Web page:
Rugby World Cup: New Zealand embraces chance to add to growing movement of women's sport, says tournament director Michelle Hooper

The upcoming Rugby World Cup will give New Zealand its chance to add to the growing global movement of women's sport, tournament director Michelle Hooper says. 

On Saturday, the women's Rugby World Cup kicks off at Auckland's Eden Park, with three matches played as a triple header.

South Africa and France open, followed by Fiji and tournament favourites England, before the Black Ferns close out in a trans-Tasman clash against Australia.

The Black Ferns.
The Black Ferns. Photo credit: Image - Getty Images

And aside from the action on field, pop megastar Rita Ora will also take to the stage as part of the opening day.

But delayed by more than a year because of COVID-19, the disruption to the tournament has proven to be a blessing in disguise, Hooper said.

In fact, the additional time to prepare will allow this year's Rugby World Cup to capitalise on the momentum of women's sport, growing worldwide.

"It's been an incredible rollercoaster of a journey," Hooper told AM. "One of the things we're celebrating is it couldn't be a better moment in time than right now.

"It was postponed by 13 months, devastating for the players and everyone involved. But in hindsight, it could not have been better.

"The momentum for women's sport globally has just completely shifted. As you can see, with 38,000 tickets sold for Eden Park on Saturday night, 1900 left to sell, we're going to sell out Eden Park for the first time in history for women's sport.

"That's New Zealand's moment to own in history for women, for women's sport and for rugby.

"[There's] no better nation in the world to own that title."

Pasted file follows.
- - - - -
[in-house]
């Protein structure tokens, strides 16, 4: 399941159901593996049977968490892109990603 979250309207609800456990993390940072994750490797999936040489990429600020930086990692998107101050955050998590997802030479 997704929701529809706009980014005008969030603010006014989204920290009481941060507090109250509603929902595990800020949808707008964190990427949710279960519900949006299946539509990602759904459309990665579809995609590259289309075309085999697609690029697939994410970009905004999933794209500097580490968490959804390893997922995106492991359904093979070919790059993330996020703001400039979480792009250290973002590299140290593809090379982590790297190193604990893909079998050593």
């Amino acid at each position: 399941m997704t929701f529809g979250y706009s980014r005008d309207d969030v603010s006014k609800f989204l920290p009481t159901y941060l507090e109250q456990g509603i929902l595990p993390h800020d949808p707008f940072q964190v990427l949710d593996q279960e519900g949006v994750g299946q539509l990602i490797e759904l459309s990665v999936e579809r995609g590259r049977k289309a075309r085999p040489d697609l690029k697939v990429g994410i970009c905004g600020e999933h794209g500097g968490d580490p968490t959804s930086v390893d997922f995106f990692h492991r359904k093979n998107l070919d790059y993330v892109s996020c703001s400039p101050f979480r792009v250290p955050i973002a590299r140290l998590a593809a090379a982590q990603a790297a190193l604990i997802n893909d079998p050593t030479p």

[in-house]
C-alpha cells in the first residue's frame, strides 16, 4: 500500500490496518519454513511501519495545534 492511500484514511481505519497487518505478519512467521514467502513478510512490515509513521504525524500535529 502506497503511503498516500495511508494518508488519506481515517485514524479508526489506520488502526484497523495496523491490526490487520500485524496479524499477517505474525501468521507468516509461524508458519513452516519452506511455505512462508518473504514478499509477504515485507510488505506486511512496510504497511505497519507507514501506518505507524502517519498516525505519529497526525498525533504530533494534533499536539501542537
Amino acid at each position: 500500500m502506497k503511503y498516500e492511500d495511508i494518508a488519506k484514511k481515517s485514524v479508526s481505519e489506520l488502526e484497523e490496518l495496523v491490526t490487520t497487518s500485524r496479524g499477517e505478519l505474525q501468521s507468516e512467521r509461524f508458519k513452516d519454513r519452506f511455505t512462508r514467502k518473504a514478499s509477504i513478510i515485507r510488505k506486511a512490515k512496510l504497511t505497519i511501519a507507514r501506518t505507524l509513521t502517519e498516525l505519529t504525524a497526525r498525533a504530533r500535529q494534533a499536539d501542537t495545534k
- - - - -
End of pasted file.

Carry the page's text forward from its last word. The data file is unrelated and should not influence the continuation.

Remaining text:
Already in 2022, women's sport has broken records in terms of viewing figures for pinnacle events.

The 2022 Women's Cricket World Cup was the sport's most engaged with event, seeing a total of 82.8 viewers.

The women's Rugby World Cup.
The women's Rugby World Cup. Photo credit: Image - Photosport

Meanwhile, more than 365 million tuned in for football's European Championship, as audiences responded to an increased supply of women's sport coverage.

And for World Rugby chief executive Alan Gilpin, rugby as a sport is ready to join the wave of support for women's competition.

"There's this incredible momentum for women's sport all over the world," he said. "We're getting to do rugby's part of that.

"This is more than double the crowd of the last Women's World Cup final, in Ireland back in 2017.

"So it's a pretty steep trajectory."

What's more, the increased interest in women's rugby will continue to benefit the World Cup moving forward

This year's edition will be the women's World Cup's last as a 12-team format, with expansion on the cards for the next tournament, held in England in 2025.

"We've got a 12 team World Cup now, we're going to expand to 16 teams in the next edition in three years' time," he added.

"It's a compact tournament. There's going to some great atmosphere at all those venues.

"It'll be a great opportunity for people who maybe haven't experienced women's rugby before to get out there and see it.

"We know Kiwis like a bit of rugby so it's going to be great."

Watch the Rugby World Cup live on Spark Sport or free-to-air on Three, or join us on Saturday for live updates of the Black Ferns v Australia World Cup opener.